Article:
The Rock Creek Railroad
by Peter Drymalski

(Click on image for full-size picture)

The first public showing of the Rock Creek Railroad was at the club's June 2005 meeting. This layout has been under construction for the last 5 years.


The Rock Creek Railroad is a realistic version of a fictional railway running from Georgetown, D.C., to Rockville, Maryland, along the bed of Rock Creek about 1900.  Apart from the two towns at each end of the line, the scenery is rural, forested, and rocky.


The line is a long “U”-shaped loop approximately 250 feet from end to end constructed in a raised bed that follows the rear fences, leaving the center of the yard free for other activities. 


Half of the layout.  This end shows the loop through Georgetown

and the rack line to the quarry in the corner.


The bed varies from 2 to 4 feet high and is constructed of dry rock walls.  The track is all stainless steel from Aristo and H&R Trains and has been weathered for realism.  The road is track-powered from two Aristo Train Engineer packs, with the main line on one power pack and the sidings inside each loop on a separate pack.  There is also a 50-foot long rack line from Georgetown to the quarries at Cabin John. 


The maximum grade on the main line is 3%, but this grade is about 100 feet long and is not for sissies.  (The real grade climb from Georgetown to Rockville is similar, however.)  Most curves are of 8-foot diameter track, with the exception of the loop at Rockville, which is a 6-foot diameter.  The track floats on ballast (bluestone dust from Irwin Stone in Rockville).

The Rockville loop under construction, April 2005.

(this is part of the right half of the layout)


There are 6 major bridges on the road, all hand-made by different firms, including a double-wide, double arch bridge 4 feet long, intended to carry the double tracks around a curve and a “concrete” viaduct from Bee Line Bridges..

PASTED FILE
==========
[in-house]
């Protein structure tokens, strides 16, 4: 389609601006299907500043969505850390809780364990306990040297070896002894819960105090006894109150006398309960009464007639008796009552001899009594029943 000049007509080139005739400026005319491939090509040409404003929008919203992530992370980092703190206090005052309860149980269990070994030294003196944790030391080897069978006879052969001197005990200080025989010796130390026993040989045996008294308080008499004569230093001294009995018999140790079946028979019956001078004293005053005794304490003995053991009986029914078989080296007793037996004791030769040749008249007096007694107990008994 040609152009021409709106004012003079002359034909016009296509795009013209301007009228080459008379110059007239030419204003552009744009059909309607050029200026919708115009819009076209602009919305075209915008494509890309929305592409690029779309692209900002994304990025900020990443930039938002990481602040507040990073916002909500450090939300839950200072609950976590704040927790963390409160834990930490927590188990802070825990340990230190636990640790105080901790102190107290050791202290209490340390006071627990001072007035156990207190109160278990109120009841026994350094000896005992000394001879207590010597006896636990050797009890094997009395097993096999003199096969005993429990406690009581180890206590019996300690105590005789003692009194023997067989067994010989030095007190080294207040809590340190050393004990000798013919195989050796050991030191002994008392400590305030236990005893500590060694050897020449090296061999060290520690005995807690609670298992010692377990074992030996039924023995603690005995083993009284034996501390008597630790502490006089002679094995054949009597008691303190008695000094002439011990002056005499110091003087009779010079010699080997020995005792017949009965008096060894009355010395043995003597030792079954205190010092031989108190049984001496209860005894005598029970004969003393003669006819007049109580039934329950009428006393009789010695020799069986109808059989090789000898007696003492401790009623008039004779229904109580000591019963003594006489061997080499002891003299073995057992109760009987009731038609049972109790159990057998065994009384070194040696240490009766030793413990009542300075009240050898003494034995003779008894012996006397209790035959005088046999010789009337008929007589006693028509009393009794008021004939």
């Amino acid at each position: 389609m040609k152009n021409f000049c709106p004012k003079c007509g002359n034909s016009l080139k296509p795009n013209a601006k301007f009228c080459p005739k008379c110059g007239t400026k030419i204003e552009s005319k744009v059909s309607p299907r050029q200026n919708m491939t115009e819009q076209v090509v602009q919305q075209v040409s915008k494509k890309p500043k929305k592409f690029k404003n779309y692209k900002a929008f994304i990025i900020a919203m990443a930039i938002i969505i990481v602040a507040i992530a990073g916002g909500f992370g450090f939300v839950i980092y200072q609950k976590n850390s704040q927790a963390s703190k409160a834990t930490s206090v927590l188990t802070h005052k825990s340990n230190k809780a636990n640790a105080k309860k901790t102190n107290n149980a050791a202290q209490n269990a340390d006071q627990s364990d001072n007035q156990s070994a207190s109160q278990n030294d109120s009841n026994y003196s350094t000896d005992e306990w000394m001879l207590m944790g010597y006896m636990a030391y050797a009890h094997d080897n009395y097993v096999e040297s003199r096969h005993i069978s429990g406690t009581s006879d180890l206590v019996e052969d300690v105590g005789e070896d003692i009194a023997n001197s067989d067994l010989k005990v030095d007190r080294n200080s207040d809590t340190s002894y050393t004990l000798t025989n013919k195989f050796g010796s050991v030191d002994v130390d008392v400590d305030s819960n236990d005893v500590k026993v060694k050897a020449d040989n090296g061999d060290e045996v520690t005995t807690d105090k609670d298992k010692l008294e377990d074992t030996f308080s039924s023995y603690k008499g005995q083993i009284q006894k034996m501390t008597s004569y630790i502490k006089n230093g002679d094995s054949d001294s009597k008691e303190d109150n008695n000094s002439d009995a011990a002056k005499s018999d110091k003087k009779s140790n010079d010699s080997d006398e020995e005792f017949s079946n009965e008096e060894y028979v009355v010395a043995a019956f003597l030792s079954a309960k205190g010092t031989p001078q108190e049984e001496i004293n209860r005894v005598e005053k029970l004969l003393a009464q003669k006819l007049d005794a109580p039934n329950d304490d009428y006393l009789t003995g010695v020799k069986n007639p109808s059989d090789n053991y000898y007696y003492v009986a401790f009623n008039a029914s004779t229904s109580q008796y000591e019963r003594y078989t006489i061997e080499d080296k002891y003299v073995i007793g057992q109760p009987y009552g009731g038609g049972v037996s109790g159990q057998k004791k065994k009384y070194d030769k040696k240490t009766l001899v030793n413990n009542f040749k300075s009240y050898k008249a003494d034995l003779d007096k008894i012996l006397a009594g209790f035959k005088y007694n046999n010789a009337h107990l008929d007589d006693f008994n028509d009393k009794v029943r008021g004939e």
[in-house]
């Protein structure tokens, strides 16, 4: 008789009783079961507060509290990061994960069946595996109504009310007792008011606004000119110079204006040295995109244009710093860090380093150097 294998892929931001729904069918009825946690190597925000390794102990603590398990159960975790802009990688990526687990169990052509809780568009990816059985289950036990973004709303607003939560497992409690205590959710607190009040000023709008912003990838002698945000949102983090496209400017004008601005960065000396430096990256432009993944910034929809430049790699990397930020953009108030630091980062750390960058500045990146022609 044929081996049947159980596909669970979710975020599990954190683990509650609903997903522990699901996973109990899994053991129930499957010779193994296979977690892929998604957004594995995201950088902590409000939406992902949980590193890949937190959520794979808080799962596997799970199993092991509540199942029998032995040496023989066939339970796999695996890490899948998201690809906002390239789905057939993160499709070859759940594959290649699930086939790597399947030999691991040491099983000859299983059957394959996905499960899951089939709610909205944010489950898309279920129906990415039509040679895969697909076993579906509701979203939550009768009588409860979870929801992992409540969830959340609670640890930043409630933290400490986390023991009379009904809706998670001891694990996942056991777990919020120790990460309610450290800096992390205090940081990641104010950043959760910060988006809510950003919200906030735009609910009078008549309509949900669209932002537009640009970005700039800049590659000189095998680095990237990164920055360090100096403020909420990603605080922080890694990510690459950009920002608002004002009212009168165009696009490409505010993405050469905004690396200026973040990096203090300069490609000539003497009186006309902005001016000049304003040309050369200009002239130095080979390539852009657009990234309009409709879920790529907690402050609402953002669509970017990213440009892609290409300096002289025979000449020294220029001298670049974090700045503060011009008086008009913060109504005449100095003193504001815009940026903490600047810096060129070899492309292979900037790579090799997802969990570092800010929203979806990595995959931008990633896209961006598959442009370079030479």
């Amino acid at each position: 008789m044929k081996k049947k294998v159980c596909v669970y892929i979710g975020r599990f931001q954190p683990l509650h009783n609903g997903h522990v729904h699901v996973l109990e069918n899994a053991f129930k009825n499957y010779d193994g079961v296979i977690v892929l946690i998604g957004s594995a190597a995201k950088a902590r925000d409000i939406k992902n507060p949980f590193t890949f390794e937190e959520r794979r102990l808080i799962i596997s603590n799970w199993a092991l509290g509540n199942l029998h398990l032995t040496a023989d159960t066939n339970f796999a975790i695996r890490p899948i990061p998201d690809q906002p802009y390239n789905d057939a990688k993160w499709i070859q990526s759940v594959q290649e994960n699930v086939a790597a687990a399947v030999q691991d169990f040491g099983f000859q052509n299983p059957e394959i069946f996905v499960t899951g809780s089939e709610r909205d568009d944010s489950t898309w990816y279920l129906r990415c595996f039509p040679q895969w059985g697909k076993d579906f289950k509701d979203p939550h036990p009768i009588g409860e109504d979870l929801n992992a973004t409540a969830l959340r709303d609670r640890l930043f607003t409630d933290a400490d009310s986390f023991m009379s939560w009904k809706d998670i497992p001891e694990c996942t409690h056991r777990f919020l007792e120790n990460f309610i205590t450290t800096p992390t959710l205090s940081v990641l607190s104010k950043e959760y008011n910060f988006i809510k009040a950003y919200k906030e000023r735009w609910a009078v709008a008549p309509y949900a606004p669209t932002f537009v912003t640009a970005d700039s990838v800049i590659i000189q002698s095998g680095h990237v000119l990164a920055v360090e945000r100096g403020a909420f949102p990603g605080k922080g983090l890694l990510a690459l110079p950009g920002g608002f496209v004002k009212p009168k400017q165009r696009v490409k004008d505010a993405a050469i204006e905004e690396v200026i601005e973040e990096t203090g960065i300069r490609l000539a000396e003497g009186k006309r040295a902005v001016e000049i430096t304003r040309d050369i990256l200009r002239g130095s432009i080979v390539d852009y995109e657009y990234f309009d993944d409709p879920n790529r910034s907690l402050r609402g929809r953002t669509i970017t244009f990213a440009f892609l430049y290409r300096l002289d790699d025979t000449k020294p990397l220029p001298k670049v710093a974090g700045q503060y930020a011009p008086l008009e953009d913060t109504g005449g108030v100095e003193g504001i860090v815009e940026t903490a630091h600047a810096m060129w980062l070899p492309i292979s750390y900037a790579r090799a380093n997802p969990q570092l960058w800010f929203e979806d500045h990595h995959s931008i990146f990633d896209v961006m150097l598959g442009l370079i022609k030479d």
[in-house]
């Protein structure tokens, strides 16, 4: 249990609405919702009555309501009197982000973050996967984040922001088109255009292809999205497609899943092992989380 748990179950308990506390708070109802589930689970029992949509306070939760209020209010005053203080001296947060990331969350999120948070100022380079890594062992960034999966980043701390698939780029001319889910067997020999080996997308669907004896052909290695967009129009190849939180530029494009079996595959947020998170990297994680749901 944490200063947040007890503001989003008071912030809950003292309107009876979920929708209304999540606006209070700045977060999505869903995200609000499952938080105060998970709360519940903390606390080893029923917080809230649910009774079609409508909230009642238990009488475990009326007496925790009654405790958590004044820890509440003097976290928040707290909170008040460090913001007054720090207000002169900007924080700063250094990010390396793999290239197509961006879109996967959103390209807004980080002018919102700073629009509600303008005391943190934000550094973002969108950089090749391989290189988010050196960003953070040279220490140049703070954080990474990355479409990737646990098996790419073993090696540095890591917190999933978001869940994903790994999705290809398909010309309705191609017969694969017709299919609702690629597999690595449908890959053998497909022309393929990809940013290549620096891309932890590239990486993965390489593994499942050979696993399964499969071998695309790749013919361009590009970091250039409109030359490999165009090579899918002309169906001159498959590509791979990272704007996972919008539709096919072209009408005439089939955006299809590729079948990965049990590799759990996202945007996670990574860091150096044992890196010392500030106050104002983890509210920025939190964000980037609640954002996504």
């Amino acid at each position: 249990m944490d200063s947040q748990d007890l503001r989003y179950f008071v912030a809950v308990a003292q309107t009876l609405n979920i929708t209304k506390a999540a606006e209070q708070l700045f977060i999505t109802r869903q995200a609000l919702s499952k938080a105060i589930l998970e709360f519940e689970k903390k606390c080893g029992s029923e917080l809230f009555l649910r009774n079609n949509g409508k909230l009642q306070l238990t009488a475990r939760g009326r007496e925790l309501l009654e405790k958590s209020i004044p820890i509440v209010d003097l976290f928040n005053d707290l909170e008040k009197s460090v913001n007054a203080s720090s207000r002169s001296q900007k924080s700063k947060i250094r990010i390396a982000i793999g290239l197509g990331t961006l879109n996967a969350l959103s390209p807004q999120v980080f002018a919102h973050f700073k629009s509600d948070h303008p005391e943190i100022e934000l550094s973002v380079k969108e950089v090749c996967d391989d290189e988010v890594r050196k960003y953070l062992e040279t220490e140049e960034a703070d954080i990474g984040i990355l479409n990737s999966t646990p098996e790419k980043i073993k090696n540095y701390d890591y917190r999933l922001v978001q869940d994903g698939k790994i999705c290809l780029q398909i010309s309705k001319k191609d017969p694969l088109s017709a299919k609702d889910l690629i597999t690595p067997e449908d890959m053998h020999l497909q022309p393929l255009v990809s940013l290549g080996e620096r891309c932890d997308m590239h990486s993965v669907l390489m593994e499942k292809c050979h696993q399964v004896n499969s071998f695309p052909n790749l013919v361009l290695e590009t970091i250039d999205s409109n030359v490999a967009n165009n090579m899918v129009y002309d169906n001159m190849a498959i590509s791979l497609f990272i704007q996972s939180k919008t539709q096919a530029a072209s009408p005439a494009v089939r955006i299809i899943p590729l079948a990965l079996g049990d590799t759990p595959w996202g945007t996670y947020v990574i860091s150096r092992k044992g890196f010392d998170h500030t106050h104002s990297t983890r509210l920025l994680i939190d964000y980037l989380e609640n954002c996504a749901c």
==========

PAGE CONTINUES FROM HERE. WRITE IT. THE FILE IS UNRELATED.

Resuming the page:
I finished the main line last fall (and immediately had to contend with an intermittent short circuit created by--as I eventually discovered-- a defective H&R switch) and since then have been working on the sidings and structures.  My goal is to duplicate real buildings from the DC and Maryland areas but this will take years.  However, I have been able to duplicate some buildings—including the old B&O station—from Kensington, Maryland, and I have created a few of my own.


My few engines are mostly LGB steamers.  The rolling stock is a mixture, but I am moving slowly to a distinctive look.  Eventually I hope to make all of my own freight cars.  Currently I use hook-and-loop couplers, and all cars have steel wheels.


RCR Engine #1, the "General Frank Wheaton" pauses during a

ballasting job.


The line has been a labor of love.  It began in 1999, when I started to put up a privacy fence along the rear property lines, following that with the raised bed and rock wall.  I did 50 feet per year all by hand.  I confess I made many errors, some not correctable.  The 3% grade is more than I aimed at because I did not properly allow for the slope of the yard.  Similarly, the 6-foot curve at Rockville exists because although I planned for an 8-foot curve, I did not allow for the thickness of the rock wall I would eventually build.  If you haven’t seen me at any meetings yet, it’s because working on the railroad absorbed whatever free time I had.


The Plow train clears the tracks through Georgetown.


The RCR crew lays a rack line to Cabin John.


The new stone factory for the White Rock Beverage Company.


The loading dock for the White Rock Company.